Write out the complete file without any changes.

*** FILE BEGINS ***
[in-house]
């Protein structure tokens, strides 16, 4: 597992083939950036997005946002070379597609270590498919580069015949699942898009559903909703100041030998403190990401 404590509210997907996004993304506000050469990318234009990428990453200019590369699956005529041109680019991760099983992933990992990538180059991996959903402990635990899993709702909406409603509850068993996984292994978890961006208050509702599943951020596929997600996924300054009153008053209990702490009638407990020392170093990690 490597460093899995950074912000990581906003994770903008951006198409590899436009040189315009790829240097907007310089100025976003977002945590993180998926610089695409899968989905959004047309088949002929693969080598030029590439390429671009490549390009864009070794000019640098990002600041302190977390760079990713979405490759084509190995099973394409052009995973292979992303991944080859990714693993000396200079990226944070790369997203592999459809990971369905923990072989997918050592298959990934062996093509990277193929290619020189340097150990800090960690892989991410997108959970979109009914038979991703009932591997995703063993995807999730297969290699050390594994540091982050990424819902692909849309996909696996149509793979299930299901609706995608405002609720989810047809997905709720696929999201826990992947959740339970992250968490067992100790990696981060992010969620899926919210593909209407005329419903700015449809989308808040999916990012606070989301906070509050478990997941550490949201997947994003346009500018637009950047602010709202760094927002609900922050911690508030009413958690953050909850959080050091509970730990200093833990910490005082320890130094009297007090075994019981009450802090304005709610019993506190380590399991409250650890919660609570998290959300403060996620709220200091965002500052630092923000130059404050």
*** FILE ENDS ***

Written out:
[in-house]
């Protein structure tokens, strides 16, 4: 597992083939950036997005946002070379597609270590498919580069015949699942898009559903909703100041030998403190990401 404590509210997907996004993304506000050469990318234009990428990453200019590369699956005529041109680019991760099983992933990992990538180059991996959903402990635990899993709702909406409603509850068993996984292994978890961006208050509702599943951020596929997600996924300054009153008053209990702490009638407990020392170093990690 490597460093899995950074912000990581906003994770903008951006198409590899436009040189315009790829240097907007310089100025976003977002945590993180998926610089695409899968989905959004047309088949002929693969080598030029590439390429671009490549390009864009070794000019640098990002600041302190977390760079990713979405490759084509190995099973394409052009995973292979992303991944080859990714693993000396200079990226944070790369997203592999459809990971369905923990072989997918050592298959990934062996093509990277193929290619020189340097150990800090960690892989991410997108959970979109009914038979991703009932591997995703063993995807999730297969290699050390594994540091982050990424819902692909849309996909696996149509793979299930299901609706995608405002609720989810047809997905709720696929999201826990992947959740339970992250968490067992100790990696981060992010969620899926919210593909209407005329419903700015449809989308808040999916990012606070989301906070509050478990997941550490949201997947994003346009500018637009950047602010709202760094927002609900922050911690508030009413958690953050909850959080050091509970730990200093833990910490005082320890130094009297007090075994019981009450802090304005709610019993506190380590399991409250650890919660609570998290959300403060996620709220200091965002500052630092923000130059404050």